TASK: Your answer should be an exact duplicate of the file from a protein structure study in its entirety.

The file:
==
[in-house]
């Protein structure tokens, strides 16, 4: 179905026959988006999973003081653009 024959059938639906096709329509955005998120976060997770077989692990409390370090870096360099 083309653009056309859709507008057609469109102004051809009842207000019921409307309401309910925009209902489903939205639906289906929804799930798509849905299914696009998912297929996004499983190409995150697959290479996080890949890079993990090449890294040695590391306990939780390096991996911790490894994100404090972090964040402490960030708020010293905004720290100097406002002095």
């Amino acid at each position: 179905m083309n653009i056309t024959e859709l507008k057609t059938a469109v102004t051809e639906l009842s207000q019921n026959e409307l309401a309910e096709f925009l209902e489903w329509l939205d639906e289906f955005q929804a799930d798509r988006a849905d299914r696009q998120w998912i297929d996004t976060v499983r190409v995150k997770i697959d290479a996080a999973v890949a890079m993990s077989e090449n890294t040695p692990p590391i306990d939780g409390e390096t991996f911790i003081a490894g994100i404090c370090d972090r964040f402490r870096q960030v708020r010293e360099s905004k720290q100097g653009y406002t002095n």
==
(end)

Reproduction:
[in-house]
């Protein structure tokens, strides 16, 4: 179905026959988006999973003081653009 024959059938639906096709329509955005998120976060997770077989692990409390370090870096360099 083309653009056309859709507008057609469109102004051809009842207000019921409307309401309910925009209902489903939205639906289906929804799930798509849905299914696009998912297929996004499983190409995150697959290479996080890949890079993990090449890294040695590391306990939780390096991996911790490894994100404090972090964040402490960030708020010293905004720290100097406002002095």
């Amino acid at each position: 179905m083309n653009i056309t024959e859709l507008k057609t059938a469109v102004t051809e639906l009842s207000q019921n026959e409307l309401a309910e096709f925009l209902e489903w329509l939205d639906e289906f955005q929804a799930d798509r988006a849905d299914r696009q998120w998912i297929d996004t976060v499983r190409v995150k997770i697959d290479a996080a999973v890949a890079m993990s077989e090449n890294t040695p692990p590391i306990d939780g409390e390096t991996f911790i003081a490894g994100i404090c370090d972090r964040f402490r870096q960030v708020r010293e360099s905004k720290q100097g653009y406002t002095n």